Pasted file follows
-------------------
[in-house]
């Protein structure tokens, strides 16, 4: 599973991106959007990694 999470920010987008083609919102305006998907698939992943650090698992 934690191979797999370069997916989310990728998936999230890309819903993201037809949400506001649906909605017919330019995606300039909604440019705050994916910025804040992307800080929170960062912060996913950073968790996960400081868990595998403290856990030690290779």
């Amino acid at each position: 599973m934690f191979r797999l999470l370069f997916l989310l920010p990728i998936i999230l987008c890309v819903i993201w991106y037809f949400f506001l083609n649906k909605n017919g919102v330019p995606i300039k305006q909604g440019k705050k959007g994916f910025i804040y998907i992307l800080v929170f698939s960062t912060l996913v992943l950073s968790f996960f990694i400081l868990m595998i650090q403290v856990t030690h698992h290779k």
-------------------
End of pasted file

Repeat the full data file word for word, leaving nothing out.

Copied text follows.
[in-house]
């Protein structure tokens, strides 16, 4: 599973991106959007990694 999470920010987008083609919102305006998907698939992943650090698992 934690191979797999370069997916989310990728998936999230890309819903993201037809949400506001649906909605017919330019995606300039909604440019705050994916910025804040992307800080929170960062912060996913950073968790996960400081868990595998403290856990030690290779």
């Amino acid at each position: 599973m934690f191979r797999l999470l370069f997916l989310l920010p990728i998936i999230l987008c890309v819903i993201w991106y037809f949400f506001l083609n649906k909605n017919g919102v330019p995606i300039k305006q909604g440019k705050k959007g994916f910025i804040y998907i992307l800080v929170f698939s960062t912060l996913v992943l950073s968790f996960f990694i400081l868990m595998i650090q403290v856990t030690h698992h290779k």